The idiom for a person who acts alone is "lone wolf." (Incidentally, Lone Wolf was also a Kiowa chief, and Lone Wolf McQuade was a character played by Chuck Norris in the 1983 film of the same name.)
I started thinking about lone wolves when a friend told me her hiring problem. She posted a job listing for a fundraiser -- a very good, executive-level job -- and everyone who applied kept talking about how they work well in teams.
Interviewer: "What's the first thing you would do?"
Many candidates: "I'd assemble a great team!"
Interviewer: "No. Your team includes this receptionist. She's right here. Try again."
It was clear from the job posting that the person hired would need to "identify new sources of funding and raise adequate funds to enable the organization to carry out its work," along with various responsibilities in grant writing, managing a budget and overseeing audits, and all kinds of other tasks that don't involve "hiring people to do the work for you" or "having long meetings with your peers in which you discuss via groupthink how to do the work so you can avoid taking full responsibility for the outcome."
And yet, repeatedly, candidates would talk about their teamwork abilities, and be met with, "Um, no. You have to actually do the work yourself."
Ultimately, my friend was able to hire someone fabulous, but only after weeding through lots and lots of team players who cannot function independently.
When Teamwork Is Valuable
If you're going to get an MBA, you're probably going to spend at least the next decade of your career working in a large company (how else are you going to pay off the degree?)
Business schools are heavily focused on preparing people to work in large corporations. Thus, much of the structure of business school itself mimics this: you will have a "cohort," and you will join study groups, and you will get along with your classmates despite your many differences. You will be graded at least in part on class participation and group projects.
The larger and more established the company, the more important teamwork probably is. An executive at a major consulting firm told me that managing relationships was his main job, and the actual work was incidental. This is obvious to many people who work in such companies. It's also a problem when such people try to function in startup environments, cash-strapped nonprofits, and as people who actually... do things.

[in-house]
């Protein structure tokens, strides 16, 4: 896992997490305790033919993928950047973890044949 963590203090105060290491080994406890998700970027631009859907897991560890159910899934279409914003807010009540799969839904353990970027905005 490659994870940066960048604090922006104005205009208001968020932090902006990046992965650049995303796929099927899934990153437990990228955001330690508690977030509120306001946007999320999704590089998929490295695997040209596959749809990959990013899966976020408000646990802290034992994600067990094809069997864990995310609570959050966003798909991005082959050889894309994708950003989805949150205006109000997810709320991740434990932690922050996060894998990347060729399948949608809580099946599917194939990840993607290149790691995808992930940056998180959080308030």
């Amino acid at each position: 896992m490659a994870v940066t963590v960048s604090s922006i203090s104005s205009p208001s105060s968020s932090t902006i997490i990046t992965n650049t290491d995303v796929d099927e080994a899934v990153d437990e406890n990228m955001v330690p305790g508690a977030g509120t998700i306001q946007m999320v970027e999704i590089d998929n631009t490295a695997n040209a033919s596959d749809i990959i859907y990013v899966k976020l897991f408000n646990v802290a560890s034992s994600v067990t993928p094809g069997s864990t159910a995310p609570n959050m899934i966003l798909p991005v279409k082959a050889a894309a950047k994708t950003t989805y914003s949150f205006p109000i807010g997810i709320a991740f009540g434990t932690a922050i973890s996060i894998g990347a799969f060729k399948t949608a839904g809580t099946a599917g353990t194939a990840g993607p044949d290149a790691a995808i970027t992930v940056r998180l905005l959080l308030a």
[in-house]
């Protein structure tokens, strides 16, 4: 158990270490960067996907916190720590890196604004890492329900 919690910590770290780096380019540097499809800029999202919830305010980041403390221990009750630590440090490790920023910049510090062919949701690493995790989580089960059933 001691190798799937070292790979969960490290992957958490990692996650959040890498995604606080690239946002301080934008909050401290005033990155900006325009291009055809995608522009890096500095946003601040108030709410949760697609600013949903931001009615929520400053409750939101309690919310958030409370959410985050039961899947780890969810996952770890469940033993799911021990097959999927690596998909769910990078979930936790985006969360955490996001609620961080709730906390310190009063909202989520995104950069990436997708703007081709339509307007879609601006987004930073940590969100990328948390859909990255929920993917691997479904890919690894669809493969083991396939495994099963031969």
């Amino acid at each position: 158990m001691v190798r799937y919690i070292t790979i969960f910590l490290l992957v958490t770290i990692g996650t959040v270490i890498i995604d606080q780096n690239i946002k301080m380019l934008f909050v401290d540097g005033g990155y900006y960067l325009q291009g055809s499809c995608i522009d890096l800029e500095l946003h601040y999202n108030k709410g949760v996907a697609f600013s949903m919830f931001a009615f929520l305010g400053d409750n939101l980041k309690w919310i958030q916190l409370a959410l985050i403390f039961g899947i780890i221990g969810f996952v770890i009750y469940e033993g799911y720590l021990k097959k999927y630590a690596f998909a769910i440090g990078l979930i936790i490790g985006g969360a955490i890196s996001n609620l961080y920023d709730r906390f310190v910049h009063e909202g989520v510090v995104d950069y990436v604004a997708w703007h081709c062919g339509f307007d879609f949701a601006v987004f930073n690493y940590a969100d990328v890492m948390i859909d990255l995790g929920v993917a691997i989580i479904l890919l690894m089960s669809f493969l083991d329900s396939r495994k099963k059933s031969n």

...And When It's Overrated
Susan Cain, whose 2012 TED talk about introversion was sent to me by at least six different people in the same week when the talk came out, said in a 2012 Q&A:
We have a mania for all things collaborative. The word collaboration has taken on a kind of sacred dimension. Collaboration can be a wonderful thing, obviously; I just think we've gone crazy with it, we've gotten lopsided with it, so we're at this moment when many people are working in open-plan offices. They're spending all their days in meetings. You can't pick up a business magazine ever without seeing the word collaborate splashed all over it. I think people are probably feeling assaulted by the need to always be on and always be interacting. So people are seizing anything that gives them permission to say, "No, I actually want to off by myself. And that's okay, and that's going to benefit everybody."
In Bullish: Social Class in the Office I talked about not only this obsession with teamwork (and its dark shadow, totally unnecessary consensus), but also the WASPy, milquetoast way people speak in corporate America. (I love working with contractors because I can easily tell them, "I do not want to pay you anymore because you are not generating results," and it's not some big political issue with someone I have to share a bathroom with every Monday through Friday.)